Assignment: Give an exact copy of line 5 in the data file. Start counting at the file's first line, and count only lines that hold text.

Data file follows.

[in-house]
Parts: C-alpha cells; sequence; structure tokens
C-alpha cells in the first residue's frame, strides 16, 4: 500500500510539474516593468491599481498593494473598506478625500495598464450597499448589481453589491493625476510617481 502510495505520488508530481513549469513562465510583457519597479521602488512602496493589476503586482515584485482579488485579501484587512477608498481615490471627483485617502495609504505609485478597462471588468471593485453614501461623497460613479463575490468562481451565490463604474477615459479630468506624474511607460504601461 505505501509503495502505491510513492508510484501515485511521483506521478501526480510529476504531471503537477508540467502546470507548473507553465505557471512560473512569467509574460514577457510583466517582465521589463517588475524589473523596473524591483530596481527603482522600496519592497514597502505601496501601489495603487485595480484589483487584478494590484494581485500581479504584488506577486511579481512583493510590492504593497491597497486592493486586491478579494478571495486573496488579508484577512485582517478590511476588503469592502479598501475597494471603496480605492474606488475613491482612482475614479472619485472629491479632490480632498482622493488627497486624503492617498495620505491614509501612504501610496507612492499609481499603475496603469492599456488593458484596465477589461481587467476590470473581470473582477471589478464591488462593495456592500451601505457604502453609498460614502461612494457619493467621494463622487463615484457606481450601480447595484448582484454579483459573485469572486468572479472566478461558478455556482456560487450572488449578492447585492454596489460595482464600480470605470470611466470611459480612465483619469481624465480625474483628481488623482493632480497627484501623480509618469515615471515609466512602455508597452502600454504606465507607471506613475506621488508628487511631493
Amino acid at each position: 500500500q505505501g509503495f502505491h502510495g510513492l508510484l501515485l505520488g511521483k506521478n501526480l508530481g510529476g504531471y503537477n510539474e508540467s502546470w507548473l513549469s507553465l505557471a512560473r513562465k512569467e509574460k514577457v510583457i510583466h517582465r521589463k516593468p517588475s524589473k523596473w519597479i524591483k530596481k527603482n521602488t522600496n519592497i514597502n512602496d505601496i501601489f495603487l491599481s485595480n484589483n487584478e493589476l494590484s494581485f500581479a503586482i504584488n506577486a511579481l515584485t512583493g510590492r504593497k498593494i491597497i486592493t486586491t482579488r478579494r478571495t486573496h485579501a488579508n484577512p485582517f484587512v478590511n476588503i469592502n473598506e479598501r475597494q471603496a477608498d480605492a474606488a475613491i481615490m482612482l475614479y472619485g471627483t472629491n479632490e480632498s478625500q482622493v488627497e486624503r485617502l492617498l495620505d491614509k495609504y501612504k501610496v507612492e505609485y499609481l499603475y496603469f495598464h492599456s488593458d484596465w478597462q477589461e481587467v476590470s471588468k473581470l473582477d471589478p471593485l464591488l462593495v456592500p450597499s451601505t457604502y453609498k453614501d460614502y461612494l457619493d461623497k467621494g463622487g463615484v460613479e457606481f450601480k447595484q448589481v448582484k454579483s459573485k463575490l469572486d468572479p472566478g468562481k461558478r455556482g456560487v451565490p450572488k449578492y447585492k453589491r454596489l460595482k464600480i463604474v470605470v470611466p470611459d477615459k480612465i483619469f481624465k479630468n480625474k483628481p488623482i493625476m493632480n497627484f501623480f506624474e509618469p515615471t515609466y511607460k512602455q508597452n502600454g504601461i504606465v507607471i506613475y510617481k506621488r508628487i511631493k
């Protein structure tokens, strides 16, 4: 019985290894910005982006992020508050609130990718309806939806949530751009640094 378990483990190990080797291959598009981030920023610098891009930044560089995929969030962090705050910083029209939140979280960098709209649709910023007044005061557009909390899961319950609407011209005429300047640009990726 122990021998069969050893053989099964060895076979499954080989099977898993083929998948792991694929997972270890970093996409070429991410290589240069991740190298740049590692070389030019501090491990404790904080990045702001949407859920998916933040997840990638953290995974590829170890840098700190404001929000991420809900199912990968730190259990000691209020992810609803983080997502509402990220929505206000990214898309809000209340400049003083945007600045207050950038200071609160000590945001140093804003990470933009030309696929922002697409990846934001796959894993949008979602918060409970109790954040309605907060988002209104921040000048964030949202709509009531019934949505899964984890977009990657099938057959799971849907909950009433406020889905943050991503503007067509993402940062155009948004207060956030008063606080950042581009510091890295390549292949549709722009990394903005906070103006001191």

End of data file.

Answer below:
């Protein structure tokens, strides 16, 4: 019985290894910005982006992020508050609130990718309806939806949530751009640094 378990483990190990080797291959598009981030920023610098891009930044560089995929969030962090705050910083029209939140979280960098709209649709910023007044005061557009909390899961319950609407011209005429300047640009990726 122990021998069969050893053989099964060895076979499954080989099977898993083929998948792991694929997972270890970093996409070429991410290589240069991740190298740049590692070389030019501090491990404790904080990045702001949407859920998916933040997840990638953290995974590829170890840098700190404001929000991420809900199912990968730190259990000691209020992810609803983080997502509402990220929505206000990214898309809000209340400049003083945007600045207050950038200071609160000590945001140093804003990470933009030309696929922002697409990846934001796959894993949008979602918060409970109790954040309605907060988002209104921040000048964030949202709509009531019934949505899964984890977009990657099938057959799971849907909950009433406020889905943050991503503007067509993402940062155009948004207060956030008063606080950042581009510091890295390549292949549709722009990394903005906070103006001191």